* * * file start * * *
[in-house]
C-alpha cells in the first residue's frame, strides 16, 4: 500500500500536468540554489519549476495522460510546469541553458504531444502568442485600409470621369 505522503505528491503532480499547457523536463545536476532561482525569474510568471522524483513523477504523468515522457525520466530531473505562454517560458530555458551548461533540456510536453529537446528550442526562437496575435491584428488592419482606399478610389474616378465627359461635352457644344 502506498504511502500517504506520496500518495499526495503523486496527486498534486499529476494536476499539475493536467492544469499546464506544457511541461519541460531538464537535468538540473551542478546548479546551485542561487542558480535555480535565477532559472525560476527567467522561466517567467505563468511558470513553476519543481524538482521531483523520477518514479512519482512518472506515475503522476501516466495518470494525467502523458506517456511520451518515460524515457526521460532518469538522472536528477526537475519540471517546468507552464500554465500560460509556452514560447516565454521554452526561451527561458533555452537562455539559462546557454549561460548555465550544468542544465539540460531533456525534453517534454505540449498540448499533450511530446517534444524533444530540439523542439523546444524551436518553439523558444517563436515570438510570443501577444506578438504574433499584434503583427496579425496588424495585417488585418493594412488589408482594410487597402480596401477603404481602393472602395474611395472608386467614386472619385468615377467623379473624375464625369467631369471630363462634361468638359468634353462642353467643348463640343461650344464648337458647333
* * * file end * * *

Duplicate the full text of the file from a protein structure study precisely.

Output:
[in-house]
C-alpha cells in the first residue's frame, strides 16, 4: 500500500500536468540554489519549476495522460510546469541553458504531444502568442485600409470621369 505522503505528491503532480499547457523536463545536476532561482525569474510568471522524483513523477504523468515522457525520466530531473505562454517560458530555458551548461533540456510536453529537446528550442526562437496575435491584428488592419482606399478610389474616378465627359461635352457644344 502506498504511502500517504506520496500518495499526495503523486496527486498534486499529476494536476499539475493536467492544469499546464506544457511541461519541460531538464537535468538540473551542478546548479546551485542561487542558480535555480535565477532559472525560476527567467522561466517567467505563468511558470513553476519543481524538482521531483523520477518514479512519482512518472506515475503522476501516466495518470494525467502523458506517456511520451518515460524515457526521460532518469538522472536528477526537475519540471517546468507552464500554465500560460509556452514560447516565454521554452526561451527561458533555452537562455539559462546557454549561460548555465550544468542544465539540460531533456525534453517534454505540449498540448499533450511530446517534444524533444530540439523542439523546444524551436518553439523558444517563436515570438510570443501577444506578438504574433499584434503583427496579425496588424495585417488585418493594412488589408482594410487597402480596401477603404481602393472602395474611395472608386467614386472619385468615377467623379473624375464625369467631369471630363462634361468638359468634353462642353467643348463640343461650344464648337458647333